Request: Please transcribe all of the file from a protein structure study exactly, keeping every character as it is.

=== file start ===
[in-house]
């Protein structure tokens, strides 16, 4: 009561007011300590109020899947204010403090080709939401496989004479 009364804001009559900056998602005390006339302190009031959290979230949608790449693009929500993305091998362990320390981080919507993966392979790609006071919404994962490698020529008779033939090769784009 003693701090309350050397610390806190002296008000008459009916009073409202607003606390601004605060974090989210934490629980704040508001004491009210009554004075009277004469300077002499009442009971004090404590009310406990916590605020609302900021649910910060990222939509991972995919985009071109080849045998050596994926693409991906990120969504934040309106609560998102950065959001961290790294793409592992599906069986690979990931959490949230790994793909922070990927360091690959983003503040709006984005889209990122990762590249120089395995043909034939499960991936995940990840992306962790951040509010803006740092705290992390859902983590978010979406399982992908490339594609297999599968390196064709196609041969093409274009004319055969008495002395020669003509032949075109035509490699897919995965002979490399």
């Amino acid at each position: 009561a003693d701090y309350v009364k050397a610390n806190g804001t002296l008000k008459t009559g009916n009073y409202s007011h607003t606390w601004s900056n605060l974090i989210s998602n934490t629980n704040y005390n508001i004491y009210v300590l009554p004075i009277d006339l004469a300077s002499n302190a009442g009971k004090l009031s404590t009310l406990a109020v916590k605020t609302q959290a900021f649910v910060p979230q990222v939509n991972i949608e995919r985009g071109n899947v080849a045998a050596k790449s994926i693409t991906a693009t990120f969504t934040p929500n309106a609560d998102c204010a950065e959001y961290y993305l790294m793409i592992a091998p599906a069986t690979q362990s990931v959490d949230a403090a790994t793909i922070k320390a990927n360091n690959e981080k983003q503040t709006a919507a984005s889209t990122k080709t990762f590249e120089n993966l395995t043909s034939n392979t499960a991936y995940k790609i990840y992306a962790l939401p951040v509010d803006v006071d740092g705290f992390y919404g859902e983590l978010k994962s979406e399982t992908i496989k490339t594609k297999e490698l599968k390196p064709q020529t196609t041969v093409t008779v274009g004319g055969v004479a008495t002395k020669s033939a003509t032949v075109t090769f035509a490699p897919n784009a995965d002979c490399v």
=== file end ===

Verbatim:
[in-house]
């Protein structure tokens, strides 16, 4: 009561007011300590109020899947204010403090080709939401496989004479 009364804001009559900056998602005390006339302190009031959290979230949608790449693009929500993305091998362990320390981080919507993966392979790609006071919404994962490698020529008779033939090769784009 003693701090309350050397610390806190002296008000008459009916009073409202607003606390601004605060974090989210934490629980704040508001004491009210009554004075009277004469300077002499009442009971004090404590009310406990916590605020609302900021649910910060990222939509991972995919985009071109080849045998050596994926693409991906990120969504934040309106609560998102950065959001961290790294793409592992599906069986690979990931959490949230790994793909922070990927360091690959983003503040709006984005889209990122990762590249120089395995043909034939499960991936995940990840992306962790951040509010803006740092705290992390859902983590978010979406399982992908490339594609297999599968390196064709196609041969093409274009004319055969008495002395020669003509032949075109035509490699897919995965002979490399």
């Amino acid at each position: 009561a003693d701090y309350v009364k050397a610390n806190g804001t002296l008000k008459t009559g009916n009073y409202s007011h607003t606390w601004s900056n605060l974090i989210s998602n934490t629980n704040y005390n508001i004491y009210v300590l009554p004075i009277d006339l004469a300077s002499n302190a009442g009971k004090l009031s404590t009310l406990a109020v916590k605020t609302q959290a900021f649910v910060p979230q990222v939509n991972i949608e995919r985009g071109n899947v080849a045998a050596k790449s994926i693409t991906a693009t990120f969504t934040p929500n309106a609560d998102c204010a950065e959001y961290y993305l790294m793409i592992a091998p599906a069986t690979q362990s990931v959490d949230a403090a790994t793909i922070k320390a990927n360091n690959e981080k983003q503040t709006a919507a984005s889209t990122k080709t990762f590249e120089n993966l395995t043909s034939n392979t499960a991936y995940k790609i990840y992306a962790l939401p951040v509010d803006v006071d740092g705290f992390y919404g859902e983590l978010k994962s979406e399982t992908i496989k490339t594609k297999e490698l599968k390196p064709q020529t196609t041969v093409t008779v274009g004319g055969v004479a008495t002395k020669s033939a003509t032949v075109t090769f035509a490699p897919n784009a995965d002979c490399v």